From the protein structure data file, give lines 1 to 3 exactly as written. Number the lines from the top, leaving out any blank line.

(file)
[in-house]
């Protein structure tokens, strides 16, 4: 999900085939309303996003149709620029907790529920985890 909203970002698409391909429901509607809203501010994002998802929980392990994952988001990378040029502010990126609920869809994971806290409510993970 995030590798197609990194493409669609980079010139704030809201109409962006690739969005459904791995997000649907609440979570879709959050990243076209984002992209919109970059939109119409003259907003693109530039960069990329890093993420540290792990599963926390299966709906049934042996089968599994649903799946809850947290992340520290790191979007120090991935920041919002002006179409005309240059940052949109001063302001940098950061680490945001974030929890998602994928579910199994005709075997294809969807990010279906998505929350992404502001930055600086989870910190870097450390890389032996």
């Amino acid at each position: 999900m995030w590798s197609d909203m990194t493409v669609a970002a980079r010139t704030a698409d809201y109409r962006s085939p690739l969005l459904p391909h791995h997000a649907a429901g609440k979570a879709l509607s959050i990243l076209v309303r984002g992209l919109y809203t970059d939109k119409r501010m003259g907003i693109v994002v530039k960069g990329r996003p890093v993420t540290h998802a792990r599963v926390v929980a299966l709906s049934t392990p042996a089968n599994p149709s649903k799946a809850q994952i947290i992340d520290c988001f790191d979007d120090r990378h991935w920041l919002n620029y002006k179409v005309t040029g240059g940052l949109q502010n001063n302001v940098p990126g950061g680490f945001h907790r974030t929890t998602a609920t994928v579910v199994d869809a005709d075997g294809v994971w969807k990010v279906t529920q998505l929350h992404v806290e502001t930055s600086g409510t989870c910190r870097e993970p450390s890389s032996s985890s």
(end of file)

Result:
[in-house]
């Protein structure tokens, strides 16, 4: 999900085939309303996003149709620029907790529920985890 909203970002698409391909429901509607809203501010994002998802929980392990994952988001990378040029502010990126609920869809994971806290409510993970 995030590798197609990194493409669609980079010139704030809201109409962006690739969005459904791995997000649907609440979570879709959050990243076209984002992209919109970059939109119409003259907003693109530039960069990329890093993420540290792990599963926390299966709906049934042996089968599994649903799946809850947290992340520290790191979007120090991935920041919002002006179409005309240059940052949109001063302001940098950061680490945001974030929890998602994928579910199994005709075997294809969807990010279906998505929350992404502001930055600086989870910190870097450390890389032996």
């Amino acid at each position: 999900m995030w590798s197609d909203m990194t493409v669609a970002a980079r010139t704030a698409d809201y109409r962006s085939p690739l969005l459904p391909h791995h997000a649907a429901g609440k979570a879709l509607s959050i990243l076209v309303r984002g992209l919109y809203t970059d939109k119409r501010m003259g907003i693109v994002v530039k960069g990329r996003p890093v993420t540290h998802a792990r599963v926390v929980a299966l709906s049934t392990p042996a089968n599994p149709s649903k799946a809850q994952i947290i992340d520290c988001f790191d979007d120090r990378h991935w920041l919002n620029y002006k179409v005309t040029g240059g940052l949109q502010n001063n302001v940098p990126g950061g680490f945001h907790r974030t929890t998602a609920t994928v579910v199994d869809a005709d075997g294809v994971w969807k990010v279906t529920q998505l929350h992404v806290e502001t930055s600086g409510t989870c910190r870097e993970p450390s890389s032996s985890s």